Although it’s old news at this point, through the fine mechanism of RSS I stumbled upon a story in the China Daily about China’s long association with the dragon. Apparently a Chinese university professor is upset because Westerners have a different image of the dragon than the traditional Chinese one.
"I saw some Western media used the word ‘dragon’ to describe terrorists. Also, in the Harry Potter films, dragons represent evil ogres," Huang Ji, a professor at East China Normal University, said in a phone interview.
Professor Huang has setup a website, where he is promoting the use of the non-word "loong" instead of "dragon" in English, based on the Chinese 龙 (long). On the site, he helpfully points out: "It is a loong, not a dragon".
Perhaps the best wisdom to be found here is related in the reader comments, where one "weiwei" had this to say:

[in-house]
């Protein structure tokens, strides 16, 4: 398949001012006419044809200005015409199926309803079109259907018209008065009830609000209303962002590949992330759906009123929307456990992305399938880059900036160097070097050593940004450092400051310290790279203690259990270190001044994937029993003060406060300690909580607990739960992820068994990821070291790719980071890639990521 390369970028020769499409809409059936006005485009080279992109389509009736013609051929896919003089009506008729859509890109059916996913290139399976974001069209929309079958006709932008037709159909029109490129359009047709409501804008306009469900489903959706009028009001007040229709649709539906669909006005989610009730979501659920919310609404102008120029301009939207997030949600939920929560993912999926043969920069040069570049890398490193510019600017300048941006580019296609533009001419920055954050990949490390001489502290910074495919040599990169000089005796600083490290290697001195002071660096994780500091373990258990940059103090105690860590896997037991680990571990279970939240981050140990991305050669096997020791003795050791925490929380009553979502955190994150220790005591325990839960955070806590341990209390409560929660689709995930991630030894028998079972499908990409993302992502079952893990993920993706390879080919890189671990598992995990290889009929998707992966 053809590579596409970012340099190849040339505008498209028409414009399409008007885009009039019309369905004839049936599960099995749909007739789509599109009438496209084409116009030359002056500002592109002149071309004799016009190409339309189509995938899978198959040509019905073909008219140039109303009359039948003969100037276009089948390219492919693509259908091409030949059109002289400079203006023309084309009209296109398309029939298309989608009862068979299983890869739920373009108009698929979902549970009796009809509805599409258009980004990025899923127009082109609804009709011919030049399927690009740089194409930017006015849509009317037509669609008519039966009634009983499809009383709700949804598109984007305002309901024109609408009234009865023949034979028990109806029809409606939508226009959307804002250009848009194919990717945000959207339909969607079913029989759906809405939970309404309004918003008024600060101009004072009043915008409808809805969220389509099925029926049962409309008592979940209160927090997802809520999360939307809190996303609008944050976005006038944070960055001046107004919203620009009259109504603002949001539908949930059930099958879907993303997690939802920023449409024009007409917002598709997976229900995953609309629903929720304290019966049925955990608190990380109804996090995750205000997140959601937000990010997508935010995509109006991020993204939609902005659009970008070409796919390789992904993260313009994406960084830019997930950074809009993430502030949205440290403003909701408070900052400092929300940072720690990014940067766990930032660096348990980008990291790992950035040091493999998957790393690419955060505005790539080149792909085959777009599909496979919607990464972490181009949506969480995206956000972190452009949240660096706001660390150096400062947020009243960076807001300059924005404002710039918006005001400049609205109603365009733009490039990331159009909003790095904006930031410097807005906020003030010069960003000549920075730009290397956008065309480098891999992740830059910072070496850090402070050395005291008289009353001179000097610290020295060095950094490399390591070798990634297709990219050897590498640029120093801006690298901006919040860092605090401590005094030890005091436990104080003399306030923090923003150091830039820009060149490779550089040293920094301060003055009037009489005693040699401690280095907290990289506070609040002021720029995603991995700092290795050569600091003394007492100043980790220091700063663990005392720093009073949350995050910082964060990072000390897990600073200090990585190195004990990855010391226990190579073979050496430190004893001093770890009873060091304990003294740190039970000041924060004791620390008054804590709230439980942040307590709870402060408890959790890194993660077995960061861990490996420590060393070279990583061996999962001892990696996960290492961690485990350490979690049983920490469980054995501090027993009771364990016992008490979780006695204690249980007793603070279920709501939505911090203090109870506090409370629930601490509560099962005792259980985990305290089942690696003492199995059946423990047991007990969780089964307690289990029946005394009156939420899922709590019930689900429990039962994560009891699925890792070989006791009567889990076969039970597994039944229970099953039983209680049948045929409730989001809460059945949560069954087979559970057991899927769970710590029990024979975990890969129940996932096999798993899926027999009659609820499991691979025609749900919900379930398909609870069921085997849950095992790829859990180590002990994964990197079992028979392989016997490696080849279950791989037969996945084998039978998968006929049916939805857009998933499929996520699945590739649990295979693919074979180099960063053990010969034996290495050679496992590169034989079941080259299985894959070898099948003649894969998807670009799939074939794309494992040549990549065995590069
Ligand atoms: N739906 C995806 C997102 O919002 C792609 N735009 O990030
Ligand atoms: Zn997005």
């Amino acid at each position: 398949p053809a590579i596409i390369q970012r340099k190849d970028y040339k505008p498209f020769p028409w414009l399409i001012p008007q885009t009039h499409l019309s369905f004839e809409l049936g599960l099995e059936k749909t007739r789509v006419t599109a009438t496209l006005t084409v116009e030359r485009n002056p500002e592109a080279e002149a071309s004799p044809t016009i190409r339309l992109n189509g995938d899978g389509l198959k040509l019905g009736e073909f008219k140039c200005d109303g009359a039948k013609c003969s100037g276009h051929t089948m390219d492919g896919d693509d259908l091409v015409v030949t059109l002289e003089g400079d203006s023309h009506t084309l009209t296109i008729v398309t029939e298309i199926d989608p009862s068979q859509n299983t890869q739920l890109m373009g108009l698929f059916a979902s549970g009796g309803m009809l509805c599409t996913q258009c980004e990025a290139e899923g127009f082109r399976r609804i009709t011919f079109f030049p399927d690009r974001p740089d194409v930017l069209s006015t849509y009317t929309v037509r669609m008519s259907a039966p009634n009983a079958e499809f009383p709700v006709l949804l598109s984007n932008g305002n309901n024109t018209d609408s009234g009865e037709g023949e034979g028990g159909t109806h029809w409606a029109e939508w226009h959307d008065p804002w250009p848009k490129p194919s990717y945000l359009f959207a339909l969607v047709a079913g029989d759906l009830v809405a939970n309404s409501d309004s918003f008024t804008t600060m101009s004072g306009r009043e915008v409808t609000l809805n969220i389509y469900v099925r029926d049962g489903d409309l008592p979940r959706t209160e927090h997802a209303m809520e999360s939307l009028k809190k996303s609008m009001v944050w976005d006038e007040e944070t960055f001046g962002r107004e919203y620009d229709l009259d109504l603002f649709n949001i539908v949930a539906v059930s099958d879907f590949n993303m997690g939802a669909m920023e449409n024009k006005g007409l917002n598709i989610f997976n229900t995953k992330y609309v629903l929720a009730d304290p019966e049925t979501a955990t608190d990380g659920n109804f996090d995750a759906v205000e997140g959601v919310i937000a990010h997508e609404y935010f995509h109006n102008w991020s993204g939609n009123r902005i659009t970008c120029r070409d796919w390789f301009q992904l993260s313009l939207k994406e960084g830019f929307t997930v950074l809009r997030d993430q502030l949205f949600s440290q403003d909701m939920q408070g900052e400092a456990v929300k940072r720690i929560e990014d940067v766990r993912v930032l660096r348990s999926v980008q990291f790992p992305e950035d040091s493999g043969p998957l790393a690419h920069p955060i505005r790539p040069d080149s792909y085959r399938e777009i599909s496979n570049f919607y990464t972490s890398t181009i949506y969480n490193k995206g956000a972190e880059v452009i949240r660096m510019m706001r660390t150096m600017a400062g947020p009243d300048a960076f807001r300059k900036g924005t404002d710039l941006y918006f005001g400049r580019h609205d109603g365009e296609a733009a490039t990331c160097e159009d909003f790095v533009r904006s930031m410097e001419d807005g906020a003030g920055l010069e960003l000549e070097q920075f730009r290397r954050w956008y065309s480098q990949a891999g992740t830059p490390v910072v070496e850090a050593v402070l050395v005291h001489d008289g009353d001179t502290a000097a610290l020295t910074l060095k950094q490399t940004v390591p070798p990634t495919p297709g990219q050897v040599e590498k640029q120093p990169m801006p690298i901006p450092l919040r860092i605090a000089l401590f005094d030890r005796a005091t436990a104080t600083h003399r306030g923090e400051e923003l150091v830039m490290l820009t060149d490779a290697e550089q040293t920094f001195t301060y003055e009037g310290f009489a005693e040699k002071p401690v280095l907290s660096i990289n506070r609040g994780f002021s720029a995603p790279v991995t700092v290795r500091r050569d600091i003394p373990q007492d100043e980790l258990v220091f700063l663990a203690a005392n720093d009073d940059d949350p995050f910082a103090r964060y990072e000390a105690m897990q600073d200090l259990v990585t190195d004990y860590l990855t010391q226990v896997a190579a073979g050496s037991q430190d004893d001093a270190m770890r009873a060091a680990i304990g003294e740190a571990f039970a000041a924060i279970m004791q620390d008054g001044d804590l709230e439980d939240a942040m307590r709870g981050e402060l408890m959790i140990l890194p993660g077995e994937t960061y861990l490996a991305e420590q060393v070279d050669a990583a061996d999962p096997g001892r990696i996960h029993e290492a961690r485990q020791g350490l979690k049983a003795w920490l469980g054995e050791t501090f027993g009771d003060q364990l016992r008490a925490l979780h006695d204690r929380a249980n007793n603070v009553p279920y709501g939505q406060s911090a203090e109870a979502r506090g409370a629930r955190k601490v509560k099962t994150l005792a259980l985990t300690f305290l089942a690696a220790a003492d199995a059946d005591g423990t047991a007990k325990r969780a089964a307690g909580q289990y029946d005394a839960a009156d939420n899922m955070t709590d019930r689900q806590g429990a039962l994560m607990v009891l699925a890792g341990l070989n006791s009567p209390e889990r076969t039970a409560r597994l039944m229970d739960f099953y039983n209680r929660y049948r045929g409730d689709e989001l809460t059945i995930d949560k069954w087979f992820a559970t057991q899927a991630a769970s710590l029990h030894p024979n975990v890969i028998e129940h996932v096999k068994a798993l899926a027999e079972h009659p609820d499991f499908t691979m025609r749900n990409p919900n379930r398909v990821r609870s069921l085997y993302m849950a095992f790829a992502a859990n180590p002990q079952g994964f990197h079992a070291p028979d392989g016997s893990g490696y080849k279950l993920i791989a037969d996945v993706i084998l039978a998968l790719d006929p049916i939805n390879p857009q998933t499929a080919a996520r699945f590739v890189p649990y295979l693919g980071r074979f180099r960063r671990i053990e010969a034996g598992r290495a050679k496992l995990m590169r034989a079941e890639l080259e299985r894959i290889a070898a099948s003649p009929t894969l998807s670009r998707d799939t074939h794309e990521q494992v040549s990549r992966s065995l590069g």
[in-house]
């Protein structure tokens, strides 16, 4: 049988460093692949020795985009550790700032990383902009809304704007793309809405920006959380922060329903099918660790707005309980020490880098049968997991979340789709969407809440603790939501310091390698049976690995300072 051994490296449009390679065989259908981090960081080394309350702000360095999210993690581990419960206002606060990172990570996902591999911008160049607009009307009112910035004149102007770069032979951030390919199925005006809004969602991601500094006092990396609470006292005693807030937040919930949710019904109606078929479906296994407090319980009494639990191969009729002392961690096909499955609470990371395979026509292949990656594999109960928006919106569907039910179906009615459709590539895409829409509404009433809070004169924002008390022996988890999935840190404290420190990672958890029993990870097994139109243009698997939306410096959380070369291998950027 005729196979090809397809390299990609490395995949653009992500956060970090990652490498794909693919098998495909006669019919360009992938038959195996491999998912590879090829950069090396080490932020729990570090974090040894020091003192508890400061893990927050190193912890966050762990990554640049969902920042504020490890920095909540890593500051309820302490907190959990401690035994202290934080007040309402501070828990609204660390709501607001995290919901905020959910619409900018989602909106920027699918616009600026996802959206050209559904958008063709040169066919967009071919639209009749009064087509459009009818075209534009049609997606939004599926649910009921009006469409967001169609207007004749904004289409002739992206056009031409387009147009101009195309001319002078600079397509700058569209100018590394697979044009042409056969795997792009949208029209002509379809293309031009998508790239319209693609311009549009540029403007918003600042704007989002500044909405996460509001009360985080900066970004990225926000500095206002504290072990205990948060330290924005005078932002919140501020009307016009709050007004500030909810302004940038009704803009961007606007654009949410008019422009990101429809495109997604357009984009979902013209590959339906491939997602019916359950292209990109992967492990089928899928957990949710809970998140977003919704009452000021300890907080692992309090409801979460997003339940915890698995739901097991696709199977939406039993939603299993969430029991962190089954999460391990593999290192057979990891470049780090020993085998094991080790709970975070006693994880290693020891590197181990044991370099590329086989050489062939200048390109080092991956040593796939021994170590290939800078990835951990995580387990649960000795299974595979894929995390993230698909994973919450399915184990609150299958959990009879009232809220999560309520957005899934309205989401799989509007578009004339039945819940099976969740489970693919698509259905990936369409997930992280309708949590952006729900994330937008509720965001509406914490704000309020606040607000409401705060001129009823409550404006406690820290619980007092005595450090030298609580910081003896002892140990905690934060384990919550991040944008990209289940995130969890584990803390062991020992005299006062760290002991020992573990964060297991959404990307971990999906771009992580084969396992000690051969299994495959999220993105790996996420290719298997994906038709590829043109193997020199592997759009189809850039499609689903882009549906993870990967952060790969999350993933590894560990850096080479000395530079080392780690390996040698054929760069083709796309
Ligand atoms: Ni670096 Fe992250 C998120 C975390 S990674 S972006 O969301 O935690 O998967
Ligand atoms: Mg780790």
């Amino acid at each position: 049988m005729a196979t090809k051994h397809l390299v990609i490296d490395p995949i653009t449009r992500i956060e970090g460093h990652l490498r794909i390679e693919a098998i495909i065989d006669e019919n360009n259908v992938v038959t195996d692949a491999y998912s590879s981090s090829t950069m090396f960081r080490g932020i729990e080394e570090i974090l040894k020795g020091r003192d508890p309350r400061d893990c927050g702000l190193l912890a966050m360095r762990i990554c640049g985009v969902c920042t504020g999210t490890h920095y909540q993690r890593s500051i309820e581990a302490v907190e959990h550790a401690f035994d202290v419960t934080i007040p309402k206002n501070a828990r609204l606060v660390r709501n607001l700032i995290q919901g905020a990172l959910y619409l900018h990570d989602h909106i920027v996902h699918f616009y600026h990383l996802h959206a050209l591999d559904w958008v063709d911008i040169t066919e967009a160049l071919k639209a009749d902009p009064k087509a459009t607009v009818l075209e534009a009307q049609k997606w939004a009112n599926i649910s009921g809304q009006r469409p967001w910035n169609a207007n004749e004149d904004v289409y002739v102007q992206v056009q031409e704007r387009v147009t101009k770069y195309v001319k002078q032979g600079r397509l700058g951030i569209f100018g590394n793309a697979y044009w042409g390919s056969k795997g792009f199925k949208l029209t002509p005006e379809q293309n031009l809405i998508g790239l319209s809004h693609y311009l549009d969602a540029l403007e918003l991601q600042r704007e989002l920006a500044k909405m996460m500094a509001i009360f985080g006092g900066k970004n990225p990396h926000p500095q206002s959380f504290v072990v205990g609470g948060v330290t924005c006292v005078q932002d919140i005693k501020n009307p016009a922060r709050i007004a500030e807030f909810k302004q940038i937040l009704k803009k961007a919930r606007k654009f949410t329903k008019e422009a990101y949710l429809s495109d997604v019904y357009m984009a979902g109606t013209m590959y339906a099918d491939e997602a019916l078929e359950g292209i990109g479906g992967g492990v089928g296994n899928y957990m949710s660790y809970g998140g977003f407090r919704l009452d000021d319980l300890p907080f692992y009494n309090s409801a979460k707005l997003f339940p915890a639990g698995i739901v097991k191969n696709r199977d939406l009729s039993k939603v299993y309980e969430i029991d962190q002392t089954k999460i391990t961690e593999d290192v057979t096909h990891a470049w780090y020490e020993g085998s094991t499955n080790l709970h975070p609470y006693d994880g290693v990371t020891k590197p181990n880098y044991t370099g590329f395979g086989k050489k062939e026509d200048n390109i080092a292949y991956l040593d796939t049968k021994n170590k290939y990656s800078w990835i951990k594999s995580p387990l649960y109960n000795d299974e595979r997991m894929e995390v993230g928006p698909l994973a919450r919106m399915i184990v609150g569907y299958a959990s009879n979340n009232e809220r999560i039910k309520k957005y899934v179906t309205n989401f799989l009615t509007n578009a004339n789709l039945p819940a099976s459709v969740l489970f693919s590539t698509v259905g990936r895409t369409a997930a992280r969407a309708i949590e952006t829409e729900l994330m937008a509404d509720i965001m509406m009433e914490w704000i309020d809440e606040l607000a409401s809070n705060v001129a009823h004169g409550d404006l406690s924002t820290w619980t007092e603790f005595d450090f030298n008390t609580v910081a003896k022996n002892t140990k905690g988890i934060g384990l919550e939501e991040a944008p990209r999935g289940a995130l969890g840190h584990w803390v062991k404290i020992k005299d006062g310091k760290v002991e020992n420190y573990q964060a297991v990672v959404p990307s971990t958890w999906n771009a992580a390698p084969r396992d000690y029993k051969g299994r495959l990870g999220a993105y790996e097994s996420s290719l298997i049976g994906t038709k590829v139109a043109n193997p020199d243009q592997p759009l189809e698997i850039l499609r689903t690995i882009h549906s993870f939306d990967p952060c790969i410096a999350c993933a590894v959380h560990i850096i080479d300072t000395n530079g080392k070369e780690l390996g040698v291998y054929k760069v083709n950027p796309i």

Why you care so much for whatever Westerners may think of China? What about other Asians? Arabs? Hindus? Africans? You are Chinese and that should be enough for the rest of the world.
Right on! Professor Huang argues that China did not choose the dragon (or the loong) to be its Olympic Mascot, even though it is a well-recognized symbol for China, because it "didn’t want people to associate the event with a fire-breathing monster". Fair enough, but I believe that if they had gone with the dragon, it could have provided Professor Huang and others with the platform to explain that in China, the dragon is a mythical creature that represents harmony (as it is formed of the composite parts of other animals), brings good luck, and is benevolent and kind. And really, let’s face it: anything would have been better than the five cuddly cartoon characters they decided on, which represent confusion and decision by committee.